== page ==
1. Ah yes. You seem to be getting exactly at the heart of this affirmation. It’s necessary to be reborn! And I totally agree that in our efforts to avoid that hypocritical extreme of making up conversion dates to match some formula, we can allow our “belief” to become a bit heady…at least I have. Wrestling with this affirmation is challenging me on that front.

  4. I think that many evangelicals have become uncomfortable talking about being reborn for several reasons.
    – Being “born again” sounds trite to some because it perhaps has been overused.
    – If not overused, it carries baggage of being connected only with a part of evangelicalism that feels too conservative for some.
    -To talk about the necessity of new birth leads to questions such as what is the fate of those who have no faith in Christ.
    – Jill, you apologize for not wanting to sound too “judgey” but that is also why we are afraid to talk about the necessity of new birth – the fear of seeming judgmental or being considered a bigot.

    1. Stan – I think the fear is more attached to “evangelical baggage”. My hope is that in our eagerness to adapt language to become more “modern” and leave behind the baggage that we haven’t evolved ourself beyond the necessity of new birth. And I find that your other statement is true also. To talk about hope, eternity and heaven then we must also acknowledge judgement and hell, which is unsavory and unpleasant. So, your words are true – Can we talk about being reborn with pride? Outloud? Confidence?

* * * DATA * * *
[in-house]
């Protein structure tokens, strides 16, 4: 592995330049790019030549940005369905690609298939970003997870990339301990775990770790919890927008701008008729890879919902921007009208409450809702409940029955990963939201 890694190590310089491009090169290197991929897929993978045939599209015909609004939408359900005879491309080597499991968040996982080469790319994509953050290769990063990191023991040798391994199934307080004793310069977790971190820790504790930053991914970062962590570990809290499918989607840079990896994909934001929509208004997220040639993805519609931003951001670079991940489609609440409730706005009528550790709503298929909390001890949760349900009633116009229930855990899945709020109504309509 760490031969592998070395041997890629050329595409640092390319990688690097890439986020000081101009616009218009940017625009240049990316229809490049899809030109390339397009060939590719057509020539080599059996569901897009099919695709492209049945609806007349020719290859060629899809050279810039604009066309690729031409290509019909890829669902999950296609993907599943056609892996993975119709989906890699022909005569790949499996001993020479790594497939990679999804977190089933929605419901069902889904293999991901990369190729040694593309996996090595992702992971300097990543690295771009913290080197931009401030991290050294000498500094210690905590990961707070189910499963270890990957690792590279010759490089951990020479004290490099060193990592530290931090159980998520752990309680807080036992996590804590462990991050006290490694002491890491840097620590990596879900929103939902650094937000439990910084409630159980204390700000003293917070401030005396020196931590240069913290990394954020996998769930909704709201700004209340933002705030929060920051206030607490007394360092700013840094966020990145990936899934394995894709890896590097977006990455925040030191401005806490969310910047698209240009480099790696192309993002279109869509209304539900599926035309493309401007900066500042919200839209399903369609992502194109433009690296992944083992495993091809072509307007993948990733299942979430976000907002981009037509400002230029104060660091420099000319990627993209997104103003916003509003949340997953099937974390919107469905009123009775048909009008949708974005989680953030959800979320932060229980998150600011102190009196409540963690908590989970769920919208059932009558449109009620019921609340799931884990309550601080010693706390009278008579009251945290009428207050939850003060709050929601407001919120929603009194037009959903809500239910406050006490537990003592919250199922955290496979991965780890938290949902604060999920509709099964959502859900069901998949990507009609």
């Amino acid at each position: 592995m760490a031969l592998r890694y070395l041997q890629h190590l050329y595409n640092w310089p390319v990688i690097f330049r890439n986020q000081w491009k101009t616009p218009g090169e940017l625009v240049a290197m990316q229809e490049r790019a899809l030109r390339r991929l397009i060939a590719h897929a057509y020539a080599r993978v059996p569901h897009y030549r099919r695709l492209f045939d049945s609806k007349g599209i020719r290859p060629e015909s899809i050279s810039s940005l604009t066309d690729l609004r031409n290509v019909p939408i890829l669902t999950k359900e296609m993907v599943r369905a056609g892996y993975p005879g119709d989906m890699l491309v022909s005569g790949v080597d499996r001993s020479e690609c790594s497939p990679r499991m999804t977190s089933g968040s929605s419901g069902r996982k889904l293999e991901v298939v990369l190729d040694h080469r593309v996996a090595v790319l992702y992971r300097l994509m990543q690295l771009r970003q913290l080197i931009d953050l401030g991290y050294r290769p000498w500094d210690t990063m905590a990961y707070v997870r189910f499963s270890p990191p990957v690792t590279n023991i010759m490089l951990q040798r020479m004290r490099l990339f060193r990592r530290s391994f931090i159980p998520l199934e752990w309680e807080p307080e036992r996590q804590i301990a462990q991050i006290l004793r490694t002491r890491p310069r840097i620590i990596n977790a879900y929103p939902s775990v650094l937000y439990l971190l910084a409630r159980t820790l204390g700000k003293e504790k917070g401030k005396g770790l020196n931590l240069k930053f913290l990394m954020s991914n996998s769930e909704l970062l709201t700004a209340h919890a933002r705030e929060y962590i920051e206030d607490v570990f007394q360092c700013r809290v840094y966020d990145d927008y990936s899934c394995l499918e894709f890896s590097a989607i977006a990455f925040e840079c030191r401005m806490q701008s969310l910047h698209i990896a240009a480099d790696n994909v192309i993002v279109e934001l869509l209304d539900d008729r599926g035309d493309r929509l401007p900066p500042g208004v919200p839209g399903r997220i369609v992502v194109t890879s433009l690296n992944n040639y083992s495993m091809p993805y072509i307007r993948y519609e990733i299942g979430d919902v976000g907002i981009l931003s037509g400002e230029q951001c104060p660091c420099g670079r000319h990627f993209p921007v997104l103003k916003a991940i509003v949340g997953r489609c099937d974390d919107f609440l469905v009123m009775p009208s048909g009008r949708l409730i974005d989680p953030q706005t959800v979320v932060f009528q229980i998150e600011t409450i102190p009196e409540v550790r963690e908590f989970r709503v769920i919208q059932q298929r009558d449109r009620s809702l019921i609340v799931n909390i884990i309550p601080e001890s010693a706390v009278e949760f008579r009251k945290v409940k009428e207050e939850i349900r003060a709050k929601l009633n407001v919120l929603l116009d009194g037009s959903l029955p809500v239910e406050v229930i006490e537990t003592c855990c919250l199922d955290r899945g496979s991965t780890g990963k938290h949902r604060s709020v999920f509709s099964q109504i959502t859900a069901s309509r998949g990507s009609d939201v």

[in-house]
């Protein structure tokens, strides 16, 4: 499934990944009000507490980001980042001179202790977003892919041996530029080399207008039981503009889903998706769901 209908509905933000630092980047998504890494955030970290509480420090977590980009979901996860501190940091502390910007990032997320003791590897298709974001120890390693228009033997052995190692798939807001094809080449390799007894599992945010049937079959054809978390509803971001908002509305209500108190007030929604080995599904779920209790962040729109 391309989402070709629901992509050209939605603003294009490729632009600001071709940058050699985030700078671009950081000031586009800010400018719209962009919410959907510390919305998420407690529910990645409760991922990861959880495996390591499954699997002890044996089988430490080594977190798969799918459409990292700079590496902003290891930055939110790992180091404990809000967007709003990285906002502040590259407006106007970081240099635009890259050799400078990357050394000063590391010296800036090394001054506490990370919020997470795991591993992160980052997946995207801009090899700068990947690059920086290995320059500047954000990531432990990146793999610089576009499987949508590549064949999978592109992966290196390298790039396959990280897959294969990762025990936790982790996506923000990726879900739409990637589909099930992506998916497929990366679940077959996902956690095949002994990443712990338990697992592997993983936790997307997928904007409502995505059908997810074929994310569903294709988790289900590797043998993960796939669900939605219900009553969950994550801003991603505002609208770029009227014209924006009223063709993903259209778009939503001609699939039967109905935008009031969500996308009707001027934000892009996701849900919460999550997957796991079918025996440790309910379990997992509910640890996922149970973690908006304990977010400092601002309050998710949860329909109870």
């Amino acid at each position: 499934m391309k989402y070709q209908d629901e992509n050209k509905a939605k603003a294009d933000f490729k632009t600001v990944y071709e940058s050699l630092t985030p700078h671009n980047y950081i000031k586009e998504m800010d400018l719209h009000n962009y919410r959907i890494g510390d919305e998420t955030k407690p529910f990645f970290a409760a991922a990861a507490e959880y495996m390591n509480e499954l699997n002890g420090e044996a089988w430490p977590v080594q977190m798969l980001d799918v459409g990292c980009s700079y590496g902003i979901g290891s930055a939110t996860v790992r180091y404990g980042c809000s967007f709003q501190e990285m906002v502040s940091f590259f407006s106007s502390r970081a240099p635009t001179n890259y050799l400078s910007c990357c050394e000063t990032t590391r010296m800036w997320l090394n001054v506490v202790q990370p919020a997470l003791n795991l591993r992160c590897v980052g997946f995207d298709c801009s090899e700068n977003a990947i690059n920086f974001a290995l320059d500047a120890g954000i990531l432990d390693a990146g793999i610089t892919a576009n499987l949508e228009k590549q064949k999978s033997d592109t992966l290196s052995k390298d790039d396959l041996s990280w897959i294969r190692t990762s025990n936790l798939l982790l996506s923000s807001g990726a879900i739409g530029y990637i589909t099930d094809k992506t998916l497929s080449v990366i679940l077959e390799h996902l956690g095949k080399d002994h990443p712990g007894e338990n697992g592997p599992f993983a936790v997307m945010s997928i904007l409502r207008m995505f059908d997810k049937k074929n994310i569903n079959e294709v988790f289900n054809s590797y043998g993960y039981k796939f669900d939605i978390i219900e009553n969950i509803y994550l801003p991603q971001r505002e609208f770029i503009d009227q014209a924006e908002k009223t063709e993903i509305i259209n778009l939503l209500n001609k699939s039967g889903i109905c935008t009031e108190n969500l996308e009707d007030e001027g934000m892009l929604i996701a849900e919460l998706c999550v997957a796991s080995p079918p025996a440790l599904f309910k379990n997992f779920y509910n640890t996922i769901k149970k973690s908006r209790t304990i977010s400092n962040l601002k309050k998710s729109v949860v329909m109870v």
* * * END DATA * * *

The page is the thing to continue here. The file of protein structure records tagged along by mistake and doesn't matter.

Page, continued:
5. One of the hallmarks of the evangelical movement is conversion at the center of the Christian experience. Early in the American experience, that emphasis upon conversion became a reliance upon instantaneous transformation – an immediate ecstatic experience of spiritual transformation and moral expurgation. That “anxious bench” notion of salvation misses all the work prior to conversion – the work of the spirit through friendship, sacrament, inner nurture, worship, conviction, etc. Any theology of conversion must make room for both – the moment when God’s love is clear, AND the ongoing presence of the Holy Spirit through all the means of grace God employs to draw us.

    1. I want to correct a sentence…I did not mean to say “all the work prior to conversion,” but “all the work prior to the ecstatic experience that is part of conversion.”

  6. Really interesting stuff here…Thanks Jill for raising this issue. I’ve been thinking about this myself…

    When I talk to folks about how they came to faith in Christ, I like to use the metaphor of the Damascus Road or Emmaus Road…and if they are unfamiliar with these stories, I try to relate the two stories of how people came to new faith in Jesus in these two different ways. One being dramatic and one being more gradual, or as a process. I find this language helpful because people do have different experiences, and as you point out, Jill, more and more folks are describing their faith in Christ as a “journey.” I believe that the New Birth does occur for those of us who claim faith in Christ, and this is in fact a necessity…however, the pathways are not always the same. In our new faith community we often say, “There is one way to God and that is through Jesus Christ, but there are many paths to Jesus….” What has your pathway been? Damascusish or Emmausish?